6. Aspirin insensitive thrombophilia: Transcript profiling of blood identifies platelet abnormalities and HLA restriction (United States)

    Fallahi, Payam; Katz, Richard; Toma, Ian; Li, Ranyang; Reiner, Jonathan; VanHouten, Kiersten; Carpio, Larry; Marshall, Lorraine; Lian, Yi; Bupp, Sujata; Fu, Sidney W.; Rickles, Frederick; Leitenberg, David; Lai, Yinglei; Weksler, Babette B.; Rebling, Frederik; Yang, Zhaoqing; McCaffrey, Timothy A.


    Aspirin is the most widely used antiplatelet agent because it is safe, efficient, and inexpensive. However, a significant subset of patients does not exhibit a full inhibition of platelet aggregation, termed ‘aspirin resistance’ (AR). Several major studies have observed that AR patients have a 4-fold increased risk of myocardial infarction (MI), stroke, and other thrombotic events. Arachidonic acid-stimulated whole blood aggregation was tested in 132 adults at risk for ischemic events, and identified an inadequate response to aspirin therapy in 9 patients (6.8%). Expression profiling of blood RNA by microarray was used to generate new hypotheses about the etiology of AR. Among the differentially expressed genes, there were decreases in several known platelet transcripts, including clusterin (CLU), glycoproteins IIb/IIIa (ITGA2B/3), lipocalin (LCN2), lactoferrin (LTF), and the thrombopoetin receptor (MPL), but with increased mRNA for the T-cell Th1 chemokine CXCL10. There was a strong association of AR with expression of HLA-DRB4 and HLA-DQA1. Similar HLA changes have been linked to autoimmune disorders, particularly antiphospholipid syndrome (APS), in which autoantibodies to phospholipid/protein complexes can trigger platelet activation. Consistent with APS, AR patients exhibited a 30% reduction in platelet counts. Follow-up testing for autoimmune antibodies observed only borderline titers in AR patients. Overall, these results suggest that AR may be related to changes in platelet gene expression creating a hyperreactive platelet, despite antiplatelet therapy. Future studies will focus on determining the protein levels of these differential transcripts in platelets, and the possible involvement of HLA restriction as a contributing factor. PMID:23454623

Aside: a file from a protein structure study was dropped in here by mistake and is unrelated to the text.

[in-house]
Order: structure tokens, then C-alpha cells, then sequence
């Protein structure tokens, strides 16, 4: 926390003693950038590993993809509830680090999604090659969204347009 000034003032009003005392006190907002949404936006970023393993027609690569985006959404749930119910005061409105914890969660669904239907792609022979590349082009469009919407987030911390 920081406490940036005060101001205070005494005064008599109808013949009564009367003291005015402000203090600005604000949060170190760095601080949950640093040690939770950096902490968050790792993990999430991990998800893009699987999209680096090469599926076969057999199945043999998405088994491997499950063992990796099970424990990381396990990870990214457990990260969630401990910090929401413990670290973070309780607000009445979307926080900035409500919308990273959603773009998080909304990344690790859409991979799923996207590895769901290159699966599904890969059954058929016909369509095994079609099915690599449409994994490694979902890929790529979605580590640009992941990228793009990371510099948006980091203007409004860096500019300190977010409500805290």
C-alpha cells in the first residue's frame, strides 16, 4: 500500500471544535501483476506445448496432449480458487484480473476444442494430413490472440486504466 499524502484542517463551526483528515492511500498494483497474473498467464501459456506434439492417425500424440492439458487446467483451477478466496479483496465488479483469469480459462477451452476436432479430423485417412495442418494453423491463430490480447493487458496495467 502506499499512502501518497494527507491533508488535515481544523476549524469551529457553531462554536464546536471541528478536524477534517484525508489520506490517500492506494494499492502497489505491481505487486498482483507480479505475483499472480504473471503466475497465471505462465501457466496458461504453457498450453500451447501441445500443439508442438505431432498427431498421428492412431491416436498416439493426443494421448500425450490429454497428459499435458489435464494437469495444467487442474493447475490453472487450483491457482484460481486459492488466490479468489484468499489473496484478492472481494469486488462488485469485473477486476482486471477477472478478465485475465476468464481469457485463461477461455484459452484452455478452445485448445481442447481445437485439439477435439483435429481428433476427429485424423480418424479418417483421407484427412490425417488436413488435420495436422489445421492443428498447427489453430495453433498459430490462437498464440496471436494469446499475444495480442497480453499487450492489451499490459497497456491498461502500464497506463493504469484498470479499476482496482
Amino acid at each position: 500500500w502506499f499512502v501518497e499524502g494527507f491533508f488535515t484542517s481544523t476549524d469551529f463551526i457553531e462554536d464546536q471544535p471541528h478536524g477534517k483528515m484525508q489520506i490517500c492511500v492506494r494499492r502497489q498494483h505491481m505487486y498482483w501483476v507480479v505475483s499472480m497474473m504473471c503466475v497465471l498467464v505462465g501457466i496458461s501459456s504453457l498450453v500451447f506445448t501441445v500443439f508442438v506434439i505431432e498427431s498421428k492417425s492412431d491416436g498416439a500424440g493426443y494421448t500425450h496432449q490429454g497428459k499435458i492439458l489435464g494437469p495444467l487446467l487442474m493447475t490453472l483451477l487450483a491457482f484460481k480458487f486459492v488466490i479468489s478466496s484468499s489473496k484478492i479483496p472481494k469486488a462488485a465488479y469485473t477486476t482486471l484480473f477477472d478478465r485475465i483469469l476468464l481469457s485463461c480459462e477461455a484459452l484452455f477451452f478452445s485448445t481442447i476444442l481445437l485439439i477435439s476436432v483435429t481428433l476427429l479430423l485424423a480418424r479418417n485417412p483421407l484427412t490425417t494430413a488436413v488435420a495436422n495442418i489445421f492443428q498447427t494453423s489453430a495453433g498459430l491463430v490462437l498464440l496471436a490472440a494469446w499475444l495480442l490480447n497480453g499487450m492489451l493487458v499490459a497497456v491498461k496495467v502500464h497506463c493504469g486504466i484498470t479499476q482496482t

7. Oxidative stress and abnormal lipid profile are common factors in students with eating distress. (United States)

    Nivedita, N; Sreenivasa, G; Malini, S Suttur